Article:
Converting a Chapter 13 Bankruptcy to Chapter 7

Converting a Chapter 13 bankruptcy to a Chapter 7 proceeding may be the right option for those looking to liquidate and consolidate assets in a more efficient fashion. However, it’s important to understand the entire process to see if the conversion is even possible.

Especially in these fast-changing economic times, what was one person’s financial situation today may look different tomorrow.

This extends to the bankruptcy process, especially if someone has started in one particular Chapter and the court deems it’s no longer the right fit for the debtor.

Why Converting a Bankruptcy Might Be The Right Move

If a debtor initially filed for a Chapter 13 bankruptcy, he or she was looking to pay off debts over time and retain certain assets (like a home or vehicle). If that person doesn’t want to or cannot afford to hold onto those assets anymore, converting to a Chapter 7 bankruptcy might be a more viable option.

How to Qualify for a Chapter 7 Conversion

First, the court will put the debtor through a means test to see if he or she has the resources to pay through a Chapter 13 plan. The means test compares a debtor’s average monthly income for the six months before filing bankruptcy against the median income of the filing state while taking into account personal expenses and the national and local standards for certain living expenses. Essentially, the test determines whether a debtor has disposable income available to pay creditors or if the debtor cannot meet those obligations. In most cases, if the person does meet the Chapter 13 thresholds, the court will keep that bankruptcy as planned rather than start a conversion. There are potentially different stipulations for high-income filers, and, as expected, every individual case is different in terms of available resources and assets to pay back debts.

An Overview of the Conversion Process

If a conversion has been deemed the right move, then the debtor will have to update all income and expenses and list any new debts incurred through the Chapter 13 proceeding up to that point. Then, creditor payment claims must be handled, and they may even file new Proofs of Claim, depending on the circumstances. The debtor will then meet with them to determine a new plan of action towards resolving all outstanding debts.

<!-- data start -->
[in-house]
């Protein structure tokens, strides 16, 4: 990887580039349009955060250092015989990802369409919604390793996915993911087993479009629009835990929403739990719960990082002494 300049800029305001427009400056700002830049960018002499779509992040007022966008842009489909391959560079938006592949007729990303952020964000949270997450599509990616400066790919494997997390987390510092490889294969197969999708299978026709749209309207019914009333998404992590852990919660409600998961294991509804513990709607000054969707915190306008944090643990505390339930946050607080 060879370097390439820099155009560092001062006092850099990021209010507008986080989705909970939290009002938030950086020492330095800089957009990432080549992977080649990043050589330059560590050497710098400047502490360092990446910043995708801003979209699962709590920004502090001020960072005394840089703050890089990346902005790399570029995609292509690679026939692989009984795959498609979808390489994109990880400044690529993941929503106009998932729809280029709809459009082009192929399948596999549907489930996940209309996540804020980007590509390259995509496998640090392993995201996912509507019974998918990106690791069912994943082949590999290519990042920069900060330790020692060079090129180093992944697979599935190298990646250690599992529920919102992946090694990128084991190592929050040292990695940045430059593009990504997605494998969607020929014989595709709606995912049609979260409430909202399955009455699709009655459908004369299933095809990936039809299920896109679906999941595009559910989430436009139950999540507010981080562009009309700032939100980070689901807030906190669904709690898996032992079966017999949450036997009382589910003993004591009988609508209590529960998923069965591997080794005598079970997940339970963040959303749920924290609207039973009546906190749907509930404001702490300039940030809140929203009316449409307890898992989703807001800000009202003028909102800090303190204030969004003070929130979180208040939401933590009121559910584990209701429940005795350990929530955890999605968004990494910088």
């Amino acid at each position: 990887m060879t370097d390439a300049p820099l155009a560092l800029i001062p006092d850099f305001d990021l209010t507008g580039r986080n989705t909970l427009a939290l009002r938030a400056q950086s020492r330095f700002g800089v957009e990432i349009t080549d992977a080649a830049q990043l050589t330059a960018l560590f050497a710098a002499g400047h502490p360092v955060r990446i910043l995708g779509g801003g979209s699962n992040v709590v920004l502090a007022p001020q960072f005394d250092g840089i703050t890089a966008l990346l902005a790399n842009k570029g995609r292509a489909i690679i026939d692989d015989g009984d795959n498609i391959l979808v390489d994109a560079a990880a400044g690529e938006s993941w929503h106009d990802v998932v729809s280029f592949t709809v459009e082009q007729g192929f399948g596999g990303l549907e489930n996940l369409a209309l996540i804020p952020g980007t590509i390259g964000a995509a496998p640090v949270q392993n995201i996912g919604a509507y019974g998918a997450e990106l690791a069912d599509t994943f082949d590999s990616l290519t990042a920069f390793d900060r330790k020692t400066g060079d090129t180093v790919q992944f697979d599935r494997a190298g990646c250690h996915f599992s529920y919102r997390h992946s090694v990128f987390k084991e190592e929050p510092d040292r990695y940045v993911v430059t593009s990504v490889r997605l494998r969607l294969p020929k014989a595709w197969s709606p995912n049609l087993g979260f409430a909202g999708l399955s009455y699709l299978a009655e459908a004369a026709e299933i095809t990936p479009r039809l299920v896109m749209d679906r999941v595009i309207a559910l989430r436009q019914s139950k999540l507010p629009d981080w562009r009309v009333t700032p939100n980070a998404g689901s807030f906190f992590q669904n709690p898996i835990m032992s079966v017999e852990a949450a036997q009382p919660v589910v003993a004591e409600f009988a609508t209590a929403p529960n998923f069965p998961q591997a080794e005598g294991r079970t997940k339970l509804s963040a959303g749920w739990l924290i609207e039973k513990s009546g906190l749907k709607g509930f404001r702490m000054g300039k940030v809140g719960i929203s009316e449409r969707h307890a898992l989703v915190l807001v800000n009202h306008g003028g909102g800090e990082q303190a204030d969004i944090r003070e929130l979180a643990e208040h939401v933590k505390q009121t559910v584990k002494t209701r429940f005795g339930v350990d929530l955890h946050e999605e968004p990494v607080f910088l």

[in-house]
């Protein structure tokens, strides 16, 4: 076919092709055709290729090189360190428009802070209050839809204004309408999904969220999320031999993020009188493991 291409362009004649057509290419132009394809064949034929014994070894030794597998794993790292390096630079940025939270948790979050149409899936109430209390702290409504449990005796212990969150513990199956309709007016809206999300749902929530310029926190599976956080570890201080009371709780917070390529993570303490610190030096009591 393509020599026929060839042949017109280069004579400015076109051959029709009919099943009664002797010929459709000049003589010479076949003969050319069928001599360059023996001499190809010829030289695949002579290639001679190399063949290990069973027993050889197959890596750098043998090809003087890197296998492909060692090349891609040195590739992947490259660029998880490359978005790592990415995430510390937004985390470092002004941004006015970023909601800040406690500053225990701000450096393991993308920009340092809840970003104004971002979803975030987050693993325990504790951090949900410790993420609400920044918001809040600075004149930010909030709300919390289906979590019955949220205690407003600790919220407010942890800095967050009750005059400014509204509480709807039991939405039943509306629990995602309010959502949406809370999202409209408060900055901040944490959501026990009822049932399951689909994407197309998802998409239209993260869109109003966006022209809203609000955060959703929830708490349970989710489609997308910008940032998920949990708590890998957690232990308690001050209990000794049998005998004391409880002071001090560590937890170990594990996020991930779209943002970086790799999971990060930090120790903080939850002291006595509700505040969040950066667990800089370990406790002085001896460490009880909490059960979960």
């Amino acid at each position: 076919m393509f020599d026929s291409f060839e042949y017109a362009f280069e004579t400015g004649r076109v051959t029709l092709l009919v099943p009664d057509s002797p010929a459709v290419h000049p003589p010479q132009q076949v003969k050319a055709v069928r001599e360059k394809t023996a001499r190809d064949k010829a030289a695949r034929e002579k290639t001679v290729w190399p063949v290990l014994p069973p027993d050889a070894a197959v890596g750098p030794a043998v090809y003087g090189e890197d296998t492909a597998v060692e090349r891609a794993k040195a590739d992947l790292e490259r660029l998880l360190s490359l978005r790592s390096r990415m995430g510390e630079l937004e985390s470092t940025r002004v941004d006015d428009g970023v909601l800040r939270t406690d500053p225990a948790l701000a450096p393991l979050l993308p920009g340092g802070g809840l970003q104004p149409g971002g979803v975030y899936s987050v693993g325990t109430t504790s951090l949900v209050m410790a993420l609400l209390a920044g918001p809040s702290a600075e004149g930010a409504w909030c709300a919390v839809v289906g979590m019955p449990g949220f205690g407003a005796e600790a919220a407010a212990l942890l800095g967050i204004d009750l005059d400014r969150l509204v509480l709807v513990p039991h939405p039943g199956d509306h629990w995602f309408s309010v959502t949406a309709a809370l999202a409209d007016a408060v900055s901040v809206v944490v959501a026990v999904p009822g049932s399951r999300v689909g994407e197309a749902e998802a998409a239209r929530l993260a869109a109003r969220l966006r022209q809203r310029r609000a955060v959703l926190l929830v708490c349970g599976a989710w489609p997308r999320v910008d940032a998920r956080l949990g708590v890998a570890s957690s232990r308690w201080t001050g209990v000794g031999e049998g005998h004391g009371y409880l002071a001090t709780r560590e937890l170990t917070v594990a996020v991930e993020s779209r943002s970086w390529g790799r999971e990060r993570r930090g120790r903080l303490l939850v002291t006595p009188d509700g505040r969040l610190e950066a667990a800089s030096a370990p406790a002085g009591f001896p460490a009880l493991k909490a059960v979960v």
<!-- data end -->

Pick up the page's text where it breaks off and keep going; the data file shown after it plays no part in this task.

Any property you had when your Chapter 13 was originally filed and still have at the time the case is converted to a Chapter 7 becomes property of the Chapter 7 bankruptcy estate. Property acquired after the filing of the Chapter 13 will generally not become property of the Chapter 7 bankruptcy estate unless it is determined that the conversion was done in bad faith. Your original property you still have when your case has completed conversion must still be exempted to protect it from liquidation by the Chapter 7 trustee. The trustee will then distribute the proceeds to your creditors. This is why it’s so important to really think about the viability of a Chapter 7 filing. It will likely mean liquidating all non-exempt assets to distribute payments to creditors.

Above all, this particular conversion process may not be right for everyone (nor will it be approved for all cases), but it can help those who have had a drastic change in circumstances during their Chapter 13 and may need to surrender property due to severe loss of income. However, a debtor who stops making payments in a Chapter 13 filing will face a case dismissal. The debtor will receive credit for the payments made and will remain responsible for any outstanding balances. Conversion to Chapter 7 and receiving a discharge, even with the loss of property, may be preferable to dismissal and either refiling a new Chapter 13 case or dealing with renewed creditor collection efforts.


Natural State Law understands the bankruptcy conversion process can be confusing and unclear. Call us today at (501) 916-2878 to discuss your personal situation with one of our qualified bankruptcy attorneys to better understand your options when it comes to Chapter 13 and Chapter 7 proceedings.